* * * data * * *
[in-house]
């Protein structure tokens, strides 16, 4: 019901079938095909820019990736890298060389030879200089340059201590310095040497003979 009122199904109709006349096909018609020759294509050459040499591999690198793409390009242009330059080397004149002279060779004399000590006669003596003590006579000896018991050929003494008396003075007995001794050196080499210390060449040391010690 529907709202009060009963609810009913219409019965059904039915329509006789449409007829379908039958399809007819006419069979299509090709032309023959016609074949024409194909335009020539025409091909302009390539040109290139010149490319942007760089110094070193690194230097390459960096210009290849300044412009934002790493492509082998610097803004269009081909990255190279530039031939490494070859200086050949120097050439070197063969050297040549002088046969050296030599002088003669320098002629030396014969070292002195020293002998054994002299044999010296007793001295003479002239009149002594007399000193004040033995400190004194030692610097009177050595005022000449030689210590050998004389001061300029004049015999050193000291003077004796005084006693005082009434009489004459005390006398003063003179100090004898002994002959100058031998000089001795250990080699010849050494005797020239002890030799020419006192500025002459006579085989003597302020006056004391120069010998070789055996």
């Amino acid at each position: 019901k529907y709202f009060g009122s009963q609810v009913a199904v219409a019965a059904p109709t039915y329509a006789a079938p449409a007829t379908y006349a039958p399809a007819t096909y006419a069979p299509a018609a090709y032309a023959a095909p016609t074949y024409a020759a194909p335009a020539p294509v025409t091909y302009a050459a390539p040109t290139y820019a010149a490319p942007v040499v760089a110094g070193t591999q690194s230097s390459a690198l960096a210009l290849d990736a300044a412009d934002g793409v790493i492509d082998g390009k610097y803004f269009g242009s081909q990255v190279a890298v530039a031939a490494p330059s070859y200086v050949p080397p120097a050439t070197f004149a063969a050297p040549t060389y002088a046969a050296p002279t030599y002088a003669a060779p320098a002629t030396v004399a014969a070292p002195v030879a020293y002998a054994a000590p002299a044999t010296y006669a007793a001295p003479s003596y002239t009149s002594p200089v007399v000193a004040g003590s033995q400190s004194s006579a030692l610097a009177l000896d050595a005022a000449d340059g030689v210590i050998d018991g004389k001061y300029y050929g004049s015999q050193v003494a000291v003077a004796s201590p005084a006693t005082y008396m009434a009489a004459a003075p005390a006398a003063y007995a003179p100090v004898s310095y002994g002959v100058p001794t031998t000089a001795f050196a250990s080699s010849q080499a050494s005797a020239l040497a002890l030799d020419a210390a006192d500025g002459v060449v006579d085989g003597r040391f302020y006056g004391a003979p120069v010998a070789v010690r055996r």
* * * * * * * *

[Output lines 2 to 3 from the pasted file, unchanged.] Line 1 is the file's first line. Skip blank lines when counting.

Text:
């Protein structure tokens, strides 16, 4: 019901079938095909820019990736890298060389030879200089340059201590310095040497003979 009122199904109709006349096909018609020759294509050459040499591999690198793409390009242009330059080397004149002279060779004399000590006669003596003590006579000896018991050929003494008396003075007995001794050196080499210390060449040391010690 529907709202009060009963609810009913219409019965059904039915329509006789449409007829379908039958399809007819006419069979299509090709032309023959016609074949024409194909335009020539025409091909302009390539040109290139010149490319942007760089110094070193690194230097390459960096210009290849300044412009934002790493492509082998610097803004269009081909990255190279530039031939490494070859200086050949120097050439070197063969050297040549002088046969050296030599002088003669320098002629030396014969070292002195020293002998054994002299044999010296007793001295003479002239009149002594007399000193004040033995400190004194030692610097009177050595005022000449030689210590050998004389001061300029004049015999050193000291003077004796005084006693005082009434009489004459005390006398003063003179100090004898002994002959100058031998000089001795250990080699010849050494005797020239002890030799020419006192500025002459006579085989003597302020006056004391120069010998070789055996």
């Amino acid at each position: 019901k529907y709202f009060g009122s009963q609810v009913a199904v219409a019965a059904p109709t039915y329509a006789a079938p449409a007829t379908y006349a039958p399809a007819t096909y006419a069979p299509a018609a090709y032309a023959a095909p016609t074949y024409a020759a194909p335009a020539p294509v025409t091909y302009a050459a390539p040109t290139y820019a010149a490319p942007v040499v760089a110094g070193t591999q690194s230097s390459a690198l960096a210009l290849d990736a300044a412009d934002g793409v790493i492509d082998g390009k610097y803004f269009g242009s081909q990255v190279a890298v530039a031939a490494p330059s070859y200086v050949p080397p120097a050439t070197f004149a063969a050297p040549t060389y002088a046969a050296p002279t030599y002088a003669a060779p320098a002629t030396v004399a014969a070292p002195v030879a020293y002998a054994a000590p002299a044999t010296y006669a007793a001295p003479s003596y002239t009149s002594p200089v007399v000193a004040g003590s033995q400190s004194s006579a030692l610097a009177l000896d050595a005022a000449d340059g030689v210590i050998d018991g004389k001061y300029y050929g004049s015999q050193v003494a000291v003077a004796s201590p005084a006693t005082y008396m009434a009489a004459a003075p005390a006398a003063y007995a003179p100090v004898s310095y002994g002959v100058p001794t031998t000089a001795f050196a250990s080699s010849q080499a050494s005797a020239l040497a002890l030799d020419a210390a006192d500025g002459v060449v006579d085989g003597r040391f302020y006056g004391a003979p120069v010998a070789v010690r055996r």